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Re: (affordable) stereo (live) looping?

Dennis W. Leas wrote:
> Several years ago I bought a second EDP
> primarily because I wanted stereo looping.
> To my surprise, I hardly ever use the pair in
> stereo.  Typically, I find it much more useful to
> have two independent EDPs, sometimes synced
> and sometimes not.
> Perhaps it's just how and what I loop.  But, I'm
> curious, how many owners of multi-EDP set-ups
> actually use them in stereo?

I don't.  I'd been using the EDP for about 4 years, and 6 months ago got a
second unit.  I had no real desire to go to stereo, I was thinking more
along the lines of "If 1 EDP is this great and versatile, imagine what 2
would be like!"  Like you, I tend to use them both synced and unsynced.  I
tried the "stereo" option once (unintentionally) and my immediate thought
was "Wow, that's kind of a waste of one very powerful machine!"  Of course,
this is only my opinion.

My original intent was to send hand percussion to one unit and sync the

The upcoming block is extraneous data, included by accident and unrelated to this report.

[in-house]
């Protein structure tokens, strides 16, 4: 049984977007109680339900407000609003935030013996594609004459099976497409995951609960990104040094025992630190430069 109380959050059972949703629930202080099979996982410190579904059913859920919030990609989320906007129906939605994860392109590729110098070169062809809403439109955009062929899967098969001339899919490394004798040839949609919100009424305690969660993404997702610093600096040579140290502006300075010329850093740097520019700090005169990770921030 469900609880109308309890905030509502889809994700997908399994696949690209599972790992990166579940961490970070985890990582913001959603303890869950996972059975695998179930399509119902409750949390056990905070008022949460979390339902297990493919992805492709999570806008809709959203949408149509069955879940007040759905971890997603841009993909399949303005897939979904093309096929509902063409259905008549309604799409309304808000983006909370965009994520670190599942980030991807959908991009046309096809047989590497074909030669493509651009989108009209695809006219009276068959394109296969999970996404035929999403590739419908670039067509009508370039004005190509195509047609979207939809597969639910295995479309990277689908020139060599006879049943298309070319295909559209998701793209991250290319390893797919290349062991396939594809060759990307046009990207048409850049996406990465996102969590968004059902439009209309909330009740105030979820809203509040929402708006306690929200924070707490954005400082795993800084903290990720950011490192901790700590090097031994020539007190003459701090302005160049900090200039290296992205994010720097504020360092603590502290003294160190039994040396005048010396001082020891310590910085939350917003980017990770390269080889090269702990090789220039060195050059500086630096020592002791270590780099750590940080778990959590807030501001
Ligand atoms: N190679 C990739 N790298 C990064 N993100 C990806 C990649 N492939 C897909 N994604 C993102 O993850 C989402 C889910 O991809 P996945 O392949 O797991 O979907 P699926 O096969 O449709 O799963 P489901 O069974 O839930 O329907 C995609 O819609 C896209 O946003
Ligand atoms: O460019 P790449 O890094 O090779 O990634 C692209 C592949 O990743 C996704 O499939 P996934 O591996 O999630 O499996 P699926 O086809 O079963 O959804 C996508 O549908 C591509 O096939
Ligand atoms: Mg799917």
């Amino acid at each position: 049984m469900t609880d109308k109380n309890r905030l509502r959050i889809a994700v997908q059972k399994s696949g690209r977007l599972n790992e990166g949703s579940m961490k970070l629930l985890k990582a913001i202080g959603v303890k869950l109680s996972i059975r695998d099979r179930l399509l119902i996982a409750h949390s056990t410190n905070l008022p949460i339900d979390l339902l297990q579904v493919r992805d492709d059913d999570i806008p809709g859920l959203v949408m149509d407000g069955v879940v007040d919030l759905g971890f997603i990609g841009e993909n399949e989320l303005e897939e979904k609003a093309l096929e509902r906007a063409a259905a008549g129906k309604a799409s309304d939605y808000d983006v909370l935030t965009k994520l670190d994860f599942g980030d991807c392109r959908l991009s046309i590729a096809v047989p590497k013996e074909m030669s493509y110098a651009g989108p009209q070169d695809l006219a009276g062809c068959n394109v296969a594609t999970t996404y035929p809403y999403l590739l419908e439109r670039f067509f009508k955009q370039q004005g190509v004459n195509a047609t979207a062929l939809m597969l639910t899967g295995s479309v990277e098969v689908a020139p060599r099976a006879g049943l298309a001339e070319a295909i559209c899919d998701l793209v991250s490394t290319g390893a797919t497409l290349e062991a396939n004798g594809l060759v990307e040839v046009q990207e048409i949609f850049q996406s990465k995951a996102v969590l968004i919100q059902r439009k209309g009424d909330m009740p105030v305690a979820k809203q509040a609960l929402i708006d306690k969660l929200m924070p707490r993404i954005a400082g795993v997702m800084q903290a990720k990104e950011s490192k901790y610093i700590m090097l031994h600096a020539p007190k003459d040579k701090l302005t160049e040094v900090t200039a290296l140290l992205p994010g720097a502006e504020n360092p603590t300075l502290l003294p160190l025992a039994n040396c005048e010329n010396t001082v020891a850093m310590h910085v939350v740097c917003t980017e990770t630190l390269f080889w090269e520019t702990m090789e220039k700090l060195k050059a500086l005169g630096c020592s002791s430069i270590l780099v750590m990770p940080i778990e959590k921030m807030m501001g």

other for melodic instruments and drones.  But then I started mixing the
two, having contrasting melodic and rhythmic patterns in each unit.  I 
this is sort of a "default stereo," since there is a distinct separation.

One of the things I've most enjoyed with this setup is placing  percussion
and melodic instruments in each of the two synced units, but setting them 
different time lengths.  For instance, I'll record a short loop on one, 
multiply and overdub to, say, 8 "measures."  Since the units are synced the
second unit will pick up the original loop length when I record a separate
pattern or instrument on it.  I'll then multiply this out to, say, 10
"measures."  This creates a very pleasant 'kaleidoscopic' shifting in
patterns as the two loops go in and out of phase while still maintaining 
same rhythmic basis.  Then to make things really interesting I will record 
melodic part into both units simultaneously.  As soon as the loops shift 
of phase, the melody will be heard in both left and right, but with a
built-in delay between left and right.  This sounds equally good in short
delays (1-2 seconds) and longer delay times (>10 seconds, etc.).  Another
really cool effect is that when the 2 shifting loops return to the place in
each loop where the "split" melody was originally recorded, it becomes 
again (undivided) and stays a single voice until the loops go out of phase
again.  Very cool stuff.  All of this works equally well with percussion on
its own (can build up some really exquisite polyrhythms) or melodic
instruments on their own.

BTW, Dennis -- I really enjoy your pieces on the CT-Percussion project!